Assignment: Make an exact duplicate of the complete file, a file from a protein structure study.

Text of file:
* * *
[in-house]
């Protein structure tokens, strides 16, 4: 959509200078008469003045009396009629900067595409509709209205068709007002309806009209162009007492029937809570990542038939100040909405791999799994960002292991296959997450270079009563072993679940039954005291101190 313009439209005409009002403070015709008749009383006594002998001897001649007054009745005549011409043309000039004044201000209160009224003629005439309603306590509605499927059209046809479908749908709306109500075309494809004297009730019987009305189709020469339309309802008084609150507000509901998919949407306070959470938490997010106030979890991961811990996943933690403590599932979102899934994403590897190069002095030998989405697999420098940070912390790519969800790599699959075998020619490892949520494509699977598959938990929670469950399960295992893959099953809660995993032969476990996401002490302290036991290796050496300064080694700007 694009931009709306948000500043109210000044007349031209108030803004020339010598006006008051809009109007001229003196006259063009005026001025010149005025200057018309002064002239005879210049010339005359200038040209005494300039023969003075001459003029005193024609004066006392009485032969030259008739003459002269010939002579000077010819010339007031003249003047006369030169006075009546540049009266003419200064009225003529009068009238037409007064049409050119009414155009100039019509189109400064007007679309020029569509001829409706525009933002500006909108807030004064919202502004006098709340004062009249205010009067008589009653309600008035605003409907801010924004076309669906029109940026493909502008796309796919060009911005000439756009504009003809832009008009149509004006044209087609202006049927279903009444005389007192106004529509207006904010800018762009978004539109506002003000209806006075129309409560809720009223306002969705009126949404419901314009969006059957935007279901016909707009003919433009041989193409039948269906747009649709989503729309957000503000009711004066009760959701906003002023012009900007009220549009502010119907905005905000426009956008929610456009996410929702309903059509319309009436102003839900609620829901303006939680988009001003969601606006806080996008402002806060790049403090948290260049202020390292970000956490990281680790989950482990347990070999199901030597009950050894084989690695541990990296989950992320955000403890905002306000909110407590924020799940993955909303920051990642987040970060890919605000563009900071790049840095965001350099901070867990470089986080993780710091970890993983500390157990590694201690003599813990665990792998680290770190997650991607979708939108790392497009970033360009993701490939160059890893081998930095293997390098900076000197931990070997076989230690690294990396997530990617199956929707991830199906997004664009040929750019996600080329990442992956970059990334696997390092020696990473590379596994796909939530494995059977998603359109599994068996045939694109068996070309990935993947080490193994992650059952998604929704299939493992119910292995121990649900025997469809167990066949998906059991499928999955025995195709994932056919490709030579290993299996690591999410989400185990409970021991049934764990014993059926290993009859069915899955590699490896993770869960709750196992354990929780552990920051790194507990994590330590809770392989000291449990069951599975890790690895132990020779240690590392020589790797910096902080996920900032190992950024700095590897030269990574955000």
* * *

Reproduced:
[in-house]
């Protein structure tokens, strides 16, 4: 959509200078008469003045009396009629900067595409509709209205068709007002309806009209162009007492029937809570990542038939100040909405791999799994960002292991296959997450270079009563072993679940039954005291101190 313009439209005409009002403070015709008749009383006594002998001897001649007054009745005549011409043309000039004044201000209160009224003629005439309603306590509605499927059209046809479908749908709306109500075309494809004297009730019987009305189709020469339309309802008084609150507000509901998919949407306070959470938490997010106030979890991961811990996943933690403590599932979102899934994403590897190069002095030998989405697999420098940070912390790519969800790599699959075998020619490892949520494509699977598959938990929670469950399960295992893959099953809660995993032969476990996401002490302290036991290796050496300064080694700007 694009931009709306948000500043109210000044007349031209108030803004020339010598006006008051809009109007001229003196006259063009005026001025010149005025200057018309002064002239005879210049010339005359200038040209005494300039023969003075001459003029005193024609004066006392009485032969030259008739003459002269010939002579000077010819010339007031003249003047006369030169006075009546540049009266003419200064009225003529009068009238037409007064049409050119009414155009100039019509189109400064007007679309020029569509001829409706525009933002500006909108807030004064919202502004006098709340004062009249205010009067008589009653309600008035605003409907801010924004076309669906029109940026493909502008796309796919060009911005000439756009504009003809832009008009149509004006044209087609202006049927279903009444005389007192106004529509207006904010800018762009978004539109506002003000209806006075129309409560809720009223306002969705009126949404419901314009969006059957935007279901016909707009003919433009041989193409039948269906747009649709989503729309957000503000009711004066009760959701906003002023012009900007009220549009502010119907905005905000426009956008929610456009996410929702309903059509319309009436102003839900609620829901303006939680988009001003969601606006806080996008402002806060790049403090948290260049202020390292970000956490990281680790989950482990347990070999199901030597009950050894084989690695541990990296989950992320955000403890905002306000909110407590924020799940993955909303920051990642987040970060890919605000563009900071790049840095965001350099901070867990470089986080993780710091970890993983500390157990590694201690003599813990665990792998680290770190997650991607979708939108790392497009970033360009993701490939160059890893081998930095293997390098900076000197931990070997076989230690690294990396997530990617199956929707991830199906997004664009040929750019996600080329990442992956970059990334696997390092020696990473590379596994796909939530494995059977998603359109599994068996045939694109068996070309990935993947080490193994992650059952998604929704299939493992119910292995121990649900025997469809167990066949998906059991499928999955025995195709994932056919490709030579290993299996690591999410989400185990409970021991049934764990014993059926290993009859069915899955590699490896993770869960709750196992354990929780552990920051790194507990994590330590809770392989000291449990069951599975890790690895132990020779240690590392020589790797910096902080996920900032190992950024700095590897030269990574955000």